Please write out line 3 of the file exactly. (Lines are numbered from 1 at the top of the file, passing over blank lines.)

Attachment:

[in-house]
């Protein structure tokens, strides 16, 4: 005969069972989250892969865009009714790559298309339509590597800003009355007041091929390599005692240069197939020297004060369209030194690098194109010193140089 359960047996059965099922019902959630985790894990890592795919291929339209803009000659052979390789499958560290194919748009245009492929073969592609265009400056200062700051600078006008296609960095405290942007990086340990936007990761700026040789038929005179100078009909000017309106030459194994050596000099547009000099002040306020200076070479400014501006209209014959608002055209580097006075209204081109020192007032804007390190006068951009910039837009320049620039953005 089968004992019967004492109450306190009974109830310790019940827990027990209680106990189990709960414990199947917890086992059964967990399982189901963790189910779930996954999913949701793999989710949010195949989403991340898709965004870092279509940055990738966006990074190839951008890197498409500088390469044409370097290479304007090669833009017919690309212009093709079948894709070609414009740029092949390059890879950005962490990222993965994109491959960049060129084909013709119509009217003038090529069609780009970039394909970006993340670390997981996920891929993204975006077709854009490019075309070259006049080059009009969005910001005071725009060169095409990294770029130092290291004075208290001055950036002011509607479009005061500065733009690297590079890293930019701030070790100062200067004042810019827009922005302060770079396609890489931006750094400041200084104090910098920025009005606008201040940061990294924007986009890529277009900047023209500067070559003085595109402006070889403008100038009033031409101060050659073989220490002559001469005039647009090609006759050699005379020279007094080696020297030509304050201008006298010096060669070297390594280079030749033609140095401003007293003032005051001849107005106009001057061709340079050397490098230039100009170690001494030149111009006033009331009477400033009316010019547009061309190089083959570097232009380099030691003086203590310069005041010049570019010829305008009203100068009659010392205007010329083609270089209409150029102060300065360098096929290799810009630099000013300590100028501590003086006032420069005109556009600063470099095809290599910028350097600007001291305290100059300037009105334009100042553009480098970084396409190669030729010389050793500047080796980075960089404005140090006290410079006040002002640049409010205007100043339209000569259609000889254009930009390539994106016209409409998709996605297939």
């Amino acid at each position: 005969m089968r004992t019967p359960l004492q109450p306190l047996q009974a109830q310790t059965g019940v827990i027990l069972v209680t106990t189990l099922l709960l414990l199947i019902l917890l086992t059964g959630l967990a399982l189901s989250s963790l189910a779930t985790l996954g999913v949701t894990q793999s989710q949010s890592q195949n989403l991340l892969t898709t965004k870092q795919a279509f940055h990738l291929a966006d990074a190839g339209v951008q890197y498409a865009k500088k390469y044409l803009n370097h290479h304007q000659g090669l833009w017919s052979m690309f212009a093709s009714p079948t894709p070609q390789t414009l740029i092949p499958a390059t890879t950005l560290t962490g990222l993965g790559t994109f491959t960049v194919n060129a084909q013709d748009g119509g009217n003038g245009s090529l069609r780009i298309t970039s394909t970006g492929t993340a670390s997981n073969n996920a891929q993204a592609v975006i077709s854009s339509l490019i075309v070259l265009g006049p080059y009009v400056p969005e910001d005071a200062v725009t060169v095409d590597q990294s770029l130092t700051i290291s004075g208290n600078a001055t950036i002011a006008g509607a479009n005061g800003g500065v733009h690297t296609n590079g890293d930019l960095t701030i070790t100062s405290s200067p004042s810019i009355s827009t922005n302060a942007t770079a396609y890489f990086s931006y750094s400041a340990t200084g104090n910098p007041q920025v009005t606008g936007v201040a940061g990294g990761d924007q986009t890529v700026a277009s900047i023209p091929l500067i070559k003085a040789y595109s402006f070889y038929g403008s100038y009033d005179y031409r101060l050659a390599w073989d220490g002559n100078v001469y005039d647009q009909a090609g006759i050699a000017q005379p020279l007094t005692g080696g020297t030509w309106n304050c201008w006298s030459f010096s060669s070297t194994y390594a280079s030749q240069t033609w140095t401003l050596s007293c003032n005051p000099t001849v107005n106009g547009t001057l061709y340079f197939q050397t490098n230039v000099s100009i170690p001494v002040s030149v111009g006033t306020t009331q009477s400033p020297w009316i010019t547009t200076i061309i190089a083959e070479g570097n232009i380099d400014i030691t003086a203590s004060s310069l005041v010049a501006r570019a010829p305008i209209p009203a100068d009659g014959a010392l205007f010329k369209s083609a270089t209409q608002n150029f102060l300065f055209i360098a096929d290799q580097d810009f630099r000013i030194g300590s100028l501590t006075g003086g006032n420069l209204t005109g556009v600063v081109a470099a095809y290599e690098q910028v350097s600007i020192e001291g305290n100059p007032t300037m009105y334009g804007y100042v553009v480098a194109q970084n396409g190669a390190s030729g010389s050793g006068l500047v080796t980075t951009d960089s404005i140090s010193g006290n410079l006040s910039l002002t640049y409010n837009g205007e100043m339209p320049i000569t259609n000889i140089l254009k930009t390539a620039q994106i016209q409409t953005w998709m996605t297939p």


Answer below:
């Amino acid at each position: 005969m089968r004992t019967p359960l004492q109450p306190l047996q009974a109830q310790t059965g019940v827990i027990l069972v209680t106990t189990l099922l709960l414990l199947i019902l917890l086992t059964g959630l967990a399982l189901s989250s963790l189910a779930t985790l996954g999913v949701t894990q793999s989710q949010s890592q195949n989403l991340l892969t898709t965004k870092q795919a279509f940055h990738l291929a966006d990074a190839g339209v951008q890197y498409a865009k500088k390469y044409l803009n370097h290479h304007q000659g090669l833009w017919s052979m690309f212009a093709s009714p079948t894709p070609q390789t414009l740029i092949p499958a390059t890879t950005l560290t962490g990222l993965g790559t994109f491959t960049v194919n060129a084909q013709d748009g119509g009217n003038g245009s090529l069609r780009i298309t970039s394909t970006g492929t993340a670390s997981n073969n996920a891929q993204a592609v975006i077709s854009s339509l490019i075309v070259l265009g006049p080059y009009v400056p969005e910001d005071a200062v725009t060169v095409d590597q990294s770029l130092t700051i290291s004075g208290n600078a001055t950036i002011a006008g509607a479009n005061g800003g500065v733009h690297t296609n590079g890293d930019l960095t701030i070790t100062s405290s200067p004042s810019i009355s827009t922005n302060a942007t770079a396609y890489f990086s931006y750094s400041a340990t200084g104090n910098p007041q920025v009005t606008g936007v201040a940061g990294g990761d924007q986009t890529v700026a277009s900047i023209p091929l500067i070559k003085a040789y595109s402006f070889y038929g403008s100038y009033d005179y031409r101060l050659a390599w073989d220490g002559n100078v001469y005039d647009q009909a090609g006759i050699a000017q005379p020279l007094t005692g080696g020297t030509w309106n304050c201008w006298s030459f010096s060669s070297t194994y390594a280079s030749q240069t033609w140095t401003l050596s007293c003032n005051p000099t001849v107005n106009g547009t001057l061709y340079f197939q050397t490098n230039v000099s100009i170690p001494v002040s030149v111009g006033t306020t009331q009477s400033p020297w009316i010019t547009t200076i061309i190089a083959e070479g570097n232009i380099d400014i030691t003086a203590s004060s310069l005041v010049a501006r570019a010829p305008i209209p009203a100068d009659g014959a010392l205007f010329k369209s083609a270089t209409q608002n150029f102060l300065f055209i360098a096929d290799q580097d810009f630099r000013i030194g300590s100028l501590t006075g003086g006032n420069l209204t005109g556009v600063v081109a470099a095809y290599e690098q910028v350097s600007i020192e001291g305290n100059p007032t300037m009105y334009g804007y100042v553009v480098a194109q970084n396409g190669a390190s030729g010389s050793g006068l500047v080796t980075t951009d960089s404005i140090s010193g006290n410079l006040s910039l002002t640049y409010n837009g205007e100043m339209p320049i000569t259609n000889i140089l254009k930009t390539a620039q994106i016209q409409t953005w998709m996605t297939p």